From the Pastor: A Sad Way To Spend Easter
Last month I was reading the local news when I came across the headline, “Top things to do in Tampa Bay this weekend”. The weekend in question included Easter Sunday but the article was completely secular in nature, although it did include an Easter Egg Hunt at the Glazer Children’s Museum on (Holy) Saturday and a scuba-diving Easter Bunny at the Florida Aquarium on both (Holy) Saturday and (Easter) Sunday, without, of course, a mention of either of the two being HOLY DAYS. The rest of the list would have been typical of any other weekend of the year. There were things going on at Busch Gardens, at Lowry Park Zoo (before it was renamed to the oh-so-hip ZooTampa). There were concerts and crafts and all sorts of other things to do as if it were just any old weekend of the year. It really was sad reading the long list and seeing nothing whatsoever about Faith in God, about Jesus’ Resurrection, or even about spending time at Church before bringing the family out to any of the events. But there was one really sad one that caught my eye, for it was one that could have been scheduled for any weekend of the year, as far as I can tell, and everyone would have been better off for it. Yet they chose this particular weekend and fully expected a large crowd of people to spend the weekend at this particular “international competition”. It was an event that I would have liked to have attended myself though with it being on a weekend and not an “I just gotta go!” type of event, I most likely would have missed it anyway, regardless of which weekend it occurred. But it was that type of competition: one at which a Catholic priest would have enjoyed himself and would not have caused a scandal if he were seen there.
I am giving it this big build-up, not because it is such a great event or such a terrible event but because it is neither. It just struck me as typical of the “blah-ness” which our society finds itself in right now. An event which is not morally objectionable but which has no basis in Faith whatsoever is seen as perfectly proper to hold on Holy Saturday and Easter Sunday. It is an event which brings competitors from not only the local area but also from other countries, showing that it is seen as important by at least those competing, and, it almost goes without saying, seen by both them and the “spectators” as more important than mourning the death of Jesus Christ, and even seen as more important than celebrating the same and only Son of God proving that He has power even over death itself by resurrecting from the grave on the third day. And yet it is a competition so unimportant that MaloogaCon was listed before it in this news article. Plus, the fact that multiple large articles and headlines appeared in the week leading up to this competition with nary a word about the Holy Days it was trying to supersede, showed just how “blah” the newspaper’s attitude toward Christianity is. It also showed that the newspaper’s attitudes were expected to be shared by their readers, or they would have barely reported on the story in the first place. Like MaloogaCon. Whatever that is.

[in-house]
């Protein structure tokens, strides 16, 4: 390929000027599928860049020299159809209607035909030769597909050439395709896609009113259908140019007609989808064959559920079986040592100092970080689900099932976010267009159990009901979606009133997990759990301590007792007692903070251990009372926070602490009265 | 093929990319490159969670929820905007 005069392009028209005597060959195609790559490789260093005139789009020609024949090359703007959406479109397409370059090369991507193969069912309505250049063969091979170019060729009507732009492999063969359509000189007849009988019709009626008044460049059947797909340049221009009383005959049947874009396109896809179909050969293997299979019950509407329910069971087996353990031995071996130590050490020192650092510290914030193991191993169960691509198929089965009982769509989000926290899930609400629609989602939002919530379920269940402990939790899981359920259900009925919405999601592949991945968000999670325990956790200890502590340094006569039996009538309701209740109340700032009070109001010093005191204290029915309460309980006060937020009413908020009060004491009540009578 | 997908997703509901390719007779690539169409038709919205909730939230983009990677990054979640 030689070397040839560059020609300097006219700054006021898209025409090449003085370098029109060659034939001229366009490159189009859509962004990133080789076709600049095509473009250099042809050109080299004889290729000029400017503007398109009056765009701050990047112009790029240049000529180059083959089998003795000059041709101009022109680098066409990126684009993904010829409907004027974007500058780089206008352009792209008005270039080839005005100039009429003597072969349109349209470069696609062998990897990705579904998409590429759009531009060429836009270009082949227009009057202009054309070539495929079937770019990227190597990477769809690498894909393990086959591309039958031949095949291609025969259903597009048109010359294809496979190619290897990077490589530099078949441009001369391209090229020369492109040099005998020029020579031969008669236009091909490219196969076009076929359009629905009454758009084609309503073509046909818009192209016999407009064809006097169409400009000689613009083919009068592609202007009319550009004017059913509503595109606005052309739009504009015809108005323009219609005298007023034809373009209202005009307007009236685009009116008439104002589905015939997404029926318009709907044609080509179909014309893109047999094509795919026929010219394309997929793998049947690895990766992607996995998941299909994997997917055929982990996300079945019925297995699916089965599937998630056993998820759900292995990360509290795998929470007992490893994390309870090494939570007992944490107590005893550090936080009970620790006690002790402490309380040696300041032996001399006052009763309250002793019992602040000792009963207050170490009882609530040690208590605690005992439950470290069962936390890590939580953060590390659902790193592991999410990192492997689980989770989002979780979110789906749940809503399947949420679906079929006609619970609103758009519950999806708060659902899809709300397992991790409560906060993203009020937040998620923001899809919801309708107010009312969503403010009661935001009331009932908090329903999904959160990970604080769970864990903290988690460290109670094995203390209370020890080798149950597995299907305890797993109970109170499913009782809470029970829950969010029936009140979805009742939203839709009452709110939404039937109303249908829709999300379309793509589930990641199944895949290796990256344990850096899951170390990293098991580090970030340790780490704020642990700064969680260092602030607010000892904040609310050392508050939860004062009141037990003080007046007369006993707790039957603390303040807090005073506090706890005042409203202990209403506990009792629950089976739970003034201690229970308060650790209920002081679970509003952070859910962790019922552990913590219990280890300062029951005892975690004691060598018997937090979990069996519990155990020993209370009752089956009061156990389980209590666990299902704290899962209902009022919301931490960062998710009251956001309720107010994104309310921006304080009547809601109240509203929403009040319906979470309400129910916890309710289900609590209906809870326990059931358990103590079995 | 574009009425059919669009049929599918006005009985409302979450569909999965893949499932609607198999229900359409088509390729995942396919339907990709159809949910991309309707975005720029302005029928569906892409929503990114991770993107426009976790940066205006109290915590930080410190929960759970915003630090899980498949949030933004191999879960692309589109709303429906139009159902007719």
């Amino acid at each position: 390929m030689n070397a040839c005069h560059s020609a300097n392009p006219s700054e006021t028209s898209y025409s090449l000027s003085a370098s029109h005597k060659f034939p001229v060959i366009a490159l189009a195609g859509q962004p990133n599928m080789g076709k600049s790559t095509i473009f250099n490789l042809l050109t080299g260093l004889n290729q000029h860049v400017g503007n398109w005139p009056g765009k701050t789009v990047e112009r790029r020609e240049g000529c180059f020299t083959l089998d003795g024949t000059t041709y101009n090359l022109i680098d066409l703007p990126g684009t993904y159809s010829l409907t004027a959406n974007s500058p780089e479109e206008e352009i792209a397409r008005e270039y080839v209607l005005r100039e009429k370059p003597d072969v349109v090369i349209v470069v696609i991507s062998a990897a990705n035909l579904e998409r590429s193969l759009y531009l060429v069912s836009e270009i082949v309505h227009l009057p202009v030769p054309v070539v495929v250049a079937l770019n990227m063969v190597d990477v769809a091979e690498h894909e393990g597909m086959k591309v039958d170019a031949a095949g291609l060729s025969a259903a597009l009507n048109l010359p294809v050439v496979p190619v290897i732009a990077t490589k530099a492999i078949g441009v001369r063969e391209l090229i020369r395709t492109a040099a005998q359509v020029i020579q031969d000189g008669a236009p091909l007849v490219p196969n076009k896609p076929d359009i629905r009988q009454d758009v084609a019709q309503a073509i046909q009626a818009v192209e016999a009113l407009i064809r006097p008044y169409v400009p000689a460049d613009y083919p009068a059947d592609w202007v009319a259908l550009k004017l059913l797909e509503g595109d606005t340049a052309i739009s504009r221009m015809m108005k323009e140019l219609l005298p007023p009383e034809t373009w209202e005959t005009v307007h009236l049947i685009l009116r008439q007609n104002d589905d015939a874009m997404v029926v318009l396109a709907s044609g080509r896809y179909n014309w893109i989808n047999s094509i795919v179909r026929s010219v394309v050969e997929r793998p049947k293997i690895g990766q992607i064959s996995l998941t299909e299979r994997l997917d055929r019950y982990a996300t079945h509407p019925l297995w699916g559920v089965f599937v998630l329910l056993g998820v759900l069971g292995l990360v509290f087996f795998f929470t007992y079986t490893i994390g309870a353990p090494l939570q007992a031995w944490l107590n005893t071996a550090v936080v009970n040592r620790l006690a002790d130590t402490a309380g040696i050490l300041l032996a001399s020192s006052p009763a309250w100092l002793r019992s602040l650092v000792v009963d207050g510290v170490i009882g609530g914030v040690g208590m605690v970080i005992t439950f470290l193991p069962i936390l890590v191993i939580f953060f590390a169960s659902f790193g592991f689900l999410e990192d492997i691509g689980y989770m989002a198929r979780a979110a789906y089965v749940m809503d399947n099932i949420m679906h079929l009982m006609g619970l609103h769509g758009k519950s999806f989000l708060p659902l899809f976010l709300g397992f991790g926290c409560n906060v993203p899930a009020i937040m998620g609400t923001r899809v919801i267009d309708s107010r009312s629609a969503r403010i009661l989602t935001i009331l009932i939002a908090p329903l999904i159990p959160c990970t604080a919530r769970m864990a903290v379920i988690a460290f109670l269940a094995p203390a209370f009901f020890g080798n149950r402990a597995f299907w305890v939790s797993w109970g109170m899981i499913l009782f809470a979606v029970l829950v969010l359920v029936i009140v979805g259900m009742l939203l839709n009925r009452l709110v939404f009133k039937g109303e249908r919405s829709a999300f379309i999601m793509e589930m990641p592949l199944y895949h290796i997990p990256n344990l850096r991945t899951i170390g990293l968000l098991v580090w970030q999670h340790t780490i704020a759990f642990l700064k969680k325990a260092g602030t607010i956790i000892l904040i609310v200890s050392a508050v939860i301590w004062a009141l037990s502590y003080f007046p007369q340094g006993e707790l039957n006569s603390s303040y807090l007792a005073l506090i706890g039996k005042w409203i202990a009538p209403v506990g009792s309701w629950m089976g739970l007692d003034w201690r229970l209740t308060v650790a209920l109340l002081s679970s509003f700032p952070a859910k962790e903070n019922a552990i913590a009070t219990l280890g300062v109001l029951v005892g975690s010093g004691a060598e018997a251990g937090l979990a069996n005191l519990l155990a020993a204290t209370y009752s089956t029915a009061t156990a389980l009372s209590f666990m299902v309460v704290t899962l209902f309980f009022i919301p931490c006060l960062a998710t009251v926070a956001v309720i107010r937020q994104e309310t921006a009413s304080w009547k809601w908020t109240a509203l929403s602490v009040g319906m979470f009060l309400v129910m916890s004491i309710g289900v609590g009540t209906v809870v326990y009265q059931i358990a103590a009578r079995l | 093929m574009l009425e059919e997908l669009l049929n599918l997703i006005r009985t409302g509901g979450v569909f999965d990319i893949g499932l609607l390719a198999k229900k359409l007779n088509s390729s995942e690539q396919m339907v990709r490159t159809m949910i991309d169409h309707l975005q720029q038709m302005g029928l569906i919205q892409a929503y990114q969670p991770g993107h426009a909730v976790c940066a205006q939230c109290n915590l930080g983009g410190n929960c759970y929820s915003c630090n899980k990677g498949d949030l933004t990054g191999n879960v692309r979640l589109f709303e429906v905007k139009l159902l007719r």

So what is the “international competition” that took families away from worship during the last of the Holy Triduum and Easter Sunday? The Cuban Sandwich Festival. What? You didn’t know anything about that? Well, let me clue you in. The children’s competition took place on Holy Saturday (destroy the family, destroy the Faith) and the adult competition took place on Sunday. The goal of the competition was to make a sandwich. Yep. To make a sandwich. Not just any old sandwich, though. It had to be a Cuban Sandwich, which made the competition pretty darn tough. After all, there are special ingredients that must comprise any sandwich which claims to be a Cuban. First, there must be Cuban bread. Several local bakeries make Cuban bread a little different from each other, so the choice of bread is a major bone of contention in this battle. Inside there are either 5 or 6 ingredients: ham, roasted pork, swiss cheese, pickles, mustard, and (this is where the real fighting comes in) maybe salami.
Whew! As I was pondering this great substitution for Easter I could imagine a man spending a small fortune flying his family in from another country (or even just driving here) to make this sandwich, telling his wife and kids that “God doesn’t mind us missing Mass just this one (more) time, because, gosh darn it all, we are going to prove once and for all that a real Cuban must have salami which must be placed just so between the ham and pork without ever touching the pickle and, by golly, that’s the way you make a proper Cuban! And remember, children, that anyone who dares to put tomato or--gasp!--mayonnaise on it to make it taste better is going straight to Hell.” Sometimes I wonder why I bother to read the newspaper.
With prayers for your holiness,
Rev. Fr. Edwin Palka